One of the frequent things that pop up in the context of financial planning is the notion of gifting, particularly the $15,000 “limit” on gifts to non-spouses.
This $15,000 “limit” (in 2019) isn’t really a limit. One can give more than $15,000 per year, but should they give more than $15,000, you will need to file a federal gift tax return form (Form 709). This amount would then be deducted from your total estate tax exemption. This exemption currently is quite significant: currently approximately $11.2 million for an individual and $22.4 million for a couple; moreover, gifts given under current U.S. estate tax exemptions would likely be grandfathered in should the current levels not be renewed when they are due to expire in 2025.
As an example, should a grandfather wish to help his granddaughter buy a house, he could give her $100,000, file a Form 709 and still have an exemption of $11.1 million (an amount that only affects about 0.9% of Americans currently). Alternately, he could, in December 2019 and then January of 2020, give his granddaughter and her spouse $15,000 each for a total of $60,000 without having to either file Form 709 or reduce his exemption amount. Obviously, when the exemption amounts were lower, such a strategy was more relevant, but given the current estate tax landscape, the former strategy of a straight $100,000 gift is advantageous.
The second question is what to give. Generally, cash is the preferred gift, because investments come with a step-up in basis at death, eliminating any possible capital gains tax. Again, as an example, should the grandmother give $100,000 of IBM stock that she bought in 1965 with a cost basis of $1,000 — the grandson would have to pay between 15% and 23.8% on the $99,000 of gains; whereas should the grandmother leave that as an inheritance the new cost basis would be stepped up to the value on death and the family would avoid approximately $15,000 to $20,000 in taxes. (As a side note, capital gains taxes mean that it is advantageous to give stock directly to charity, rather than selling it first. This means more for the charity in the end, as the charity will not have to pay taxes on the capital gains. For more on charitable giving, read Mitch’s blog on the topic). Consequently, a good rule of thumb is to give cash to family and appreciated assets to charity.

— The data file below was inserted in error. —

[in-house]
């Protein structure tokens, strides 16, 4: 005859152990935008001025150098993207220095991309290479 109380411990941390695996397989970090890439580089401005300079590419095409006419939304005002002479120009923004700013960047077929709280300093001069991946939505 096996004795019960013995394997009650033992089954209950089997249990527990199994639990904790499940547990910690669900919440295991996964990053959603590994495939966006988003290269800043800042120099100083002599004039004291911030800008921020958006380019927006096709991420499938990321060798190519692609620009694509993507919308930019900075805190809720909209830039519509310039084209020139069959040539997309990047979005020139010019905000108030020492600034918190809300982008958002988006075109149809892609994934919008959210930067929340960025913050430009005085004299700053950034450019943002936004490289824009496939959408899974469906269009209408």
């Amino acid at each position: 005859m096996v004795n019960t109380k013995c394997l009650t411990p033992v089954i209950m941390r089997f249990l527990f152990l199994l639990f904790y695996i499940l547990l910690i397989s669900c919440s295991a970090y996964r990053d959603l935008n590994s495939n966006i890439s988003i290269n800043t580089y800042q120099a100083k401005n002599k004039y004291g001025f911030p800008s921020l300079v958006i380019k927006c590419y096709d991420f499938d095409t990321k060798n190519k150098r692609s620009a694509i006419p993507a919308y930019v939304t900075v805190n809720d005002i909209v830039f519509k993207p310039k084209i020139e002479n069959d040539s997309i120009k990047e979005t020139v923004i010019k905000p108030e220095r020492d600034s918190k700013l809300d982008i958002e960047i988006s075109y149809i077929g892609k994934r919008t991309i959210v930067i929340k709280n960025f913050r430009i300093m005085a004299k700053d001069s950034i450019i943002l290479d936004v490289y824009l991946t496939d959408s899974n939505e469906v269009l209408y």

Given the long-term changes to the estate exemption amount, a strategic giving plan in the United States is less important in terms of limiting estate tax exposure than it once was; however, making sure to gift wisely can still impact one’s overall tax bill.